Youngsters spend summer minding their own business

July 15, 1995|By Robert Hilson Jr. | Robert Hilson Jr.,Sun Staff Writer

The classroom is hot and the teacher long-winded. Today's lecture for the students at Baltimore City Community College deals with Entrepreneurship and Marketing.

Sounds like a fun way for a 14-year-old to spend her summer, huh?

But Nicole Seivers listens intently, pen in hand and taking notes. She is learning business skills that will help with her duties for Umoja (Unity) Children Inc., a youth-run greeting card business.

She is one of 16 youths, ages 7 to 16, who will spend much of the next three weeks at the downtown and West Baltimore campuses of BCCC, taking courses to help them become entrepreneurs and to further a thriving card business.

"We want to get this business down to the point where adults can just sit back and watch us run [the business] fully," Nicole said yesterday.

The greeting card company, which uses likenesses of African-Americans, grew out of a youth program at Madison Avenue Presbyterian Church.

The business began in Baltimore in 1993 and in two years has sold more than $150,000 worth of Afrocentric cards throughout the country and has employed more than 200 youths in the Baltimore area.

But now the youngsters want to take it to a higher level. They want to learn management and marketing. They want to know the ins and outs of supply and demand. They want more use of computers in their workplace.

They not only want to increase their profits, they want to better prepare themselves for business prospects outside the greeting card world.

"This helps to get to know the basics of running the business," said Ernest Harris, who at 21 has been with the group since its inception and is president of Umoja Children.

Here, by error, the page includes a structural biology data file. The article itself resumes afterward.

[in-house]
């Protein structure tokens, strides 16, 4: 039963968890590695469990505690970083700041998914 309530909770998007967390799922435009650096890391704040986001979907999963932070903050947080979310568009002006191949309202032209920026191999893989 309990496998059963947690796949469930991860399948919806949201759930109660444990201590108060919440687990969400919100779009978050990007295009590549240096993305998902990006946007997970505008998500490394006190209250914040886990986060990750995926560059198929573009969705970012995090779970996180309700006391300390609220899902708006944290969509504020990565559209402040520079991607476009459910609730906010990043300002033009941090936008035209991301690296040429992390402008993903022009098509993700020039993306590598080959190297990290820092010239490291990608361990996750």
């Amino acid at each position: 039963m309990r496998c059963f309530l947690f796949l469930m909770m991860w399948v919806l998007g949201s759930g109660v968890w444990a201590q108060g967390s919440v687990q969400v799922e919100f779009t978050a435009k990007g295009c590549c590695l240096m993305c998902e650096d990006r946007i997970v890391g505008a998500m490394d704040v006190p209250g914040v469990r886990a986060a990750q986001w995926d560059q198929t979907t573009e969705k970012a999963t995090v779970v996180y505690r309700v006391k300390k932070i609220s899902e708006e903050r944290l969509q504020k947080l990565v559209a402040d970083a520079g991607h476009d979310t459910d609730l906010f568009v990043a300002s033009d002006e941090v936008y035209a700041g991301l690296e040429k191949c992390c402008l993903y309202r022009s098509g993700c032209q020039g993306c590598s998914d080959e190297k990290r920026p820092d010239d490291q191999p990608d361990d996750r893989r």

The college provides the courses free to the students as part of a pilot program, said Don Akchin, the college's marketing manager for planning and advancement. He added the group has applied for a grant that would establish the training program as an ongoing activity.

"They already know and do this for real. This fills in the gaps in their knowledge about business and shows them how they can go forward with it," he said.

Cortez Walker, an assistant professor of business and information systems at the college and one of the youths' instructors, said much of his lesson is similar to what he teaches college-age students.

"It's great because you can never start too early," Mr. Cortez said. "This is giving them a sense of responsibility. This might be advanced for the average [youngster], but they're already participating in it. This is what they've been doing."

So, in a room with no air-conditioning and uncomfortable plastic chair/desks, the entrepreneurs of Umoja Children Inc. have chosen to spend part of their summer taking business courses.

But there is some consolation.

"It's only half a day, and I like that," said Keresse Burton, 15. "But I hope to get a better understanding of business so we can run the business ourselves."

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